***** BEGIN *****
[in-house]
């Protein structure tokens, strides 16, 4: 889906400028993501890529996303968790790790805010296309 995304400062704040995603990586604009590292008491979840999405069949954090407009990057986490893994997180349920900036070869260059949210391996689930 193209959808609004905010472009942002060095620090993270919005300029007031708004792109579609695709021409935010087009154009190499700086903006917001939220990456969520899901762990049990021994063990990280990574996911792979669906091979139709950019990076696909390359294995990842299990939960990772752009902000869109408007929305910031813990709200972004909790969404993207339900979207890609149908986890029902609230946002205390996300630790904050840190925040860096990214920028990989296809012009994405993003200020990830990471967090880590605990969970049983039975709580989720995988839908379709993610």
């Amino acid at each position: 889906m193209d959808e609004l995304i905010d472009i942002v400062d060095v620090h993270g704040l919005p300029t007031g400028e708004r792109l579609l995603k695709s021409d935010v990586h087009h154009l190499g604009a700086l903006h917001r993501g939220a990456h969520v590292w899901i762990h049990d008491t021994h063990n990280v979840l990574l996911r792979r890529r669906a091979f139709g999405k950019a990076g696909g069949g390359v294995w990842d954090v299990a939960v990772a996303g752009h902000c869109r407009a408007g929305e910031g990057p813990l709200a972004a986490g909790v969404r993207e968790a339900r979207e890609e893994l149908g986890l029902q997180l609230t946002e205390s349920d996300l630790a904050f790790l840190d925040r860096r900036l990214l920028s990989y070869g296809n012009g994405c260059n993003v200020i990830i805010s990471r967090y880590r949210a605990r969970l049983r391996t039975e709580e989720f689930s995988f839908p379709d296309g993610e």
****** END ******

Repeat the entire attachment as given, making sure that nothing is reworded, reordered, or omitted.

[in-house]
């Protein structure tokens, strides 16, 4: 889906400028993501890529996303968790790790805010296309 995304400062704040995603990586604009590292008491979840999405069949954090407009990057986490893994997180349920900036070869260059949210391996689930 193209959808609004905010472009942002060095620090993270919005300029007031708004792109579609695709021409935010087009154009190499700086903006917001939220990456969520899901762990049990021994063990990280990574996911792979669906091979139709950019990076696909390359294995990842299990939960990772752009902000869109408007929305910031813990709200972004909790969404993207339900979207890609149908986890029902609230946002205390996300630790904050840190925040860096990214920028990989296809012009994405993003200020990830990471967090880590605990969970049983039975709580989720995988839908379709993610």
């Amino acid at each position: 889906m193209d959808e609004l995304i905010d472009i942002v400062d060095v620090h993270g704040l919005p300029t007031g400028e708004r792109l579609l995603k695709s021409d935010v990586h087009h154009l190499g604009a700086l903006h917001r993501g939220a990456h969520v590292w899901i762990h049990d008491t021994h063990n990280v979840l990574l996911r792979r890529r669906a091979f139709g999405k950019a990076g696909g069949g390359v294995w990842d954090v299990a939960v990772a996303g752009h902000c869109r407009a408007g929305e910031g990057p813990l709200a972004a986490g909790v969404r993207e968790a339900r979207e890609e893994l149908g986890l029902q997180l609230t946002e205390s349920d996300l630790a904050f790790l840190d925040r860096r900036l990214l920028s990989y070869g296809n012009g994405c260059n993003v200020i990830i805010s990471r967090y880590r949210a605990r969970l049983r391996t039975e709580e989720f689930s995988f839908p379709d296309g993610e």